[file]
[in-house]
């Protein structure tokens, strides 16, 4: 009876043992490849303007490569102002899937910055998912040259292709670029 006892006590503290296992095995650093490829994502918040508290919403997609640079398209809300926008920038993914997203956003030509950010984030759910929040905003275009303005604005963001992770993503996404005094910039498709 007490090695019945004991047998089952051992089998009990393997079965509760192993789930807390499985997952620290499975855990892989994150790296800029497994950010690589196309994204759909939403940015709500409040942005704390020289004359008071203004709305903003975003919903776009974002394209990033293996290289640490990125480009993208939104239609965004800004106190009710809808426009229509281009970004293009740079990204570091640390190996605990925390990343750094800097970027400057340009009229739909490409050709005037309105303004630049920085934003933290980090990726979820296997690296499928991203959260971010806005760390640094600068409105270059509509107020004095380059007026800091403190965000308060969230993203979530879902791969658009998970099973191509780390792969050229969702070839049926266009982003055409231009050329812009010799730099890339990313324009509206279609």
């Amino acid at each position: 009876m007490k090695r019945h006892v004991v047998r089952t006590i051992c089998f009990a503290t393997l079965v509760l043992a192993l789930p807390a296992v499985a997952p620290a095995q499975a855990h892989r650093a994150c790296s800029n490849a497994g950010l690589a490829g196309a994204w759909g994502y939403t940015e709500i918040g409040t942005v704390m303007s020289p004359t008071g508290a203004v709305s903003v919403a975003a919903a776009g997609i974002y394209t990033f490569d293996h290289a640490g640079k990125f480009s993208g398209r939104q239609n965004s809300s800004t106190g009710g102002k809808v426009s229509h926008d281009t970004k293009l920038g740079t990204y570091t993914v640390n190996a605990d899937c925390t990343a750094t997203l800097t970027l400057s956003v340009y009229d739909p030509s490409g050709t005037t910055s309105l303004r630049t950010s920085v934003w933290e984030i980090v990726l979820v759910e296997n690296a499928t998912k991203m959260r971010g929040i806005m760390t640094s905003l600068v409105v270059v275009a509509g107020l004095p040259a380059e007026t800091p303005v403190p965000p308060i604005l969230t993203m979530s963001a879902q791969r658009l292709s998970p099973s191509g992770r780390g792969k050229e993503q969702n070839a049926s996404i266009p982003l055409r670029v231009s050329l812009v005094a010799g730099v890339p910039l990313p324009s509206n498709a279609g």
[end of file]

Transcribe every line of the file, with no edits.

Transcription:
[in-house]
């Protein structure tokens, strides 16, 4: 009876043992490849303007490569102002899937910055998912040259292709670029 006892006590503290296992095995650093490829994502918040508290919403997609640079398209809300926008920038993914997203956003030509950010984030759910929040905003275009303005604005963001992770993503996404005094910039498709 007490090695019945004991047998089952051992089998009990393997079965509760192993789930807390499985997952620290499975855990892989994150790296800029497994950010690589196309994204759909939403940015709500409040942005704390020289004359008071203004709305903003975003919903776009974002394209990033293996290289640490990125480009993208939104239609965004800004106190009710809808426009229509281009970004293009740079990204570091640390190996605990925390990343750094800097970027400057340009009229739909490409050709005037309105303004630049920085934003933290980090990726979820296997690296499928991203959260971010806005760390640094600068409105270059509509107020004095380059007026800091403190965000308060969230993203979530879902791969658009998970099973191509780390792969050229969702070839049926266009982003055409231009050329812009010799730099890339990313324009509206279609």
């Amino acid at each position: 009876m007490k090695r019945h006892v004991v047998r089952t006590i051992c089998f009990a503290t393997l079965v509760l043992a192993l789930p807390a296992v499985a997952p620290a095995q499975a855990h892989r650093a994150c790296s800029n490849a497994g950010l690589a490829g196309a994204w759909g994502y939403t940015e709500i918040g409040t942005v704390m303007s020289p004359t008071g508290a203004v709305s903003v919403a975003a919903a776009g997609i974002y394209t990033f490569d293996h290289a640490g640079k990125f480009s993208g398209r939104q239609n965004s809300s800004t106190g009710g102002k809808v426009s229509h926008d281009t970004k293009l920038g740079t990204y570091t993914v640390n190996a605990d899937c925390t990343a750094t997203l800097t970027l400057s956003v340009y009229d739909p030509s490409g050709t005037t910055s309105l303004r630049t950010s920085v934003w933290e984030i980090v990726l979820v759910e296997n690296a499928t998912k991203m959260r971010g929040i806005m760390t640094s905003l600068v409105v270059v275009a509509g107020l004095p040259a380059e007026t800091p303005v403190p965000p308060i604005l969230t993203m979530s963001a879902q791969r658009l292709s998970p099973s191509g992770r780390g792969k050229e993503q969702n070839a049926s996404i266009p982003l055409r670029v231009s050329l812009v005094a010799g730099v890339p910039l990313p324009s509206n498709a279609g």